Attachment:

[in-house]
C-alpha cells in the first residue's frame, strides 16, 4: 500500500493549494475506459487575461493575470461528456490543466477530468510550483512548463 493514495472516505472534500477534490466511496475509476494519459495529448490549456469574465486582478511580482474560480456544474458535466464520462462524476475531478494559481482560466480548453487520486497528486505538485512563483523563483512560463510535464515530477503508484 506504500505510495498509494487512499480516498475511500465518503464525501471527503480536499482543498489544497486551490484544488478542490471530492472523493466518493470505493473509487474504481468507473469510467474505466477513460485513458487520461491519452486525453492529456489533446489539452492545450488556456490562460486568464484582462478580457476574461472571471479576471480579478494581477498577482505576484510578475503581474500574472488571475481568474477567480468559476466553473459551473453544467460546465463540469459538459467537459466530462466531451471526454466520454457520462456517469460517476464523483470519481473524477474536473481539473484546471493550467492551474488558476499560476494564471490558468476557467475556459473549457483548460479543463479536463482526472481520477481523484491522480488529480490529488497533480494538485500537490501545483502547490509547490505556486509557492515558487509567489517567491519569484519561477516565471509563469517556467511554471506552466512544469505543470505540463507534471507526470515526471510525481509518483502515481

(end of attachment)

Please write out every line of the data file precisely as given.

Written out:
[in-house]
C-alpha cells in the first residue's frame, strides 16, 4: 500500500493549494475506459487575461493575470461528456490543466477530468510550483512548463 493514495472516505472534500477534490466511496475509476494519459495529448490549456469574465486582478511580482474560480456544474458535466464520462462524476475531478494559481482560466480548453487520486497528486505538485512563483523563483512560463510535464515530477503508484 506504500505510495498509494487512499480516498475511500465518503464525501471527503480536499482543498489544497486551490484544488478542490471530492472523493466518493470505493473509487474504481468507473469510467474505466477513460485513458487520461491519452486525453492529456489533446489539452492545450488556456490562460486568464484582462478580457476574461472571471479576471480579478494581477498577482505576484510578475503581474500574472488571475481568474477567480468559476466553473459551473453544467460546465463540469459538459467537459466530462466531451471526454466520454457520462456517469460517476464523483470519481473524477474536473481539473484546471493550467492551474488558476499560476494564471490558468476557467475556459473549457483548460479543463479536463482526472481520477481523484491522480488529480490529488497533480494538485500537490501545483502547490509547490505556486509557492515558487509567489517567491519569484519561477516565471509563469517556467511554471506552466512544469505543470505540463507534471507526470515526471510525481509518483502515481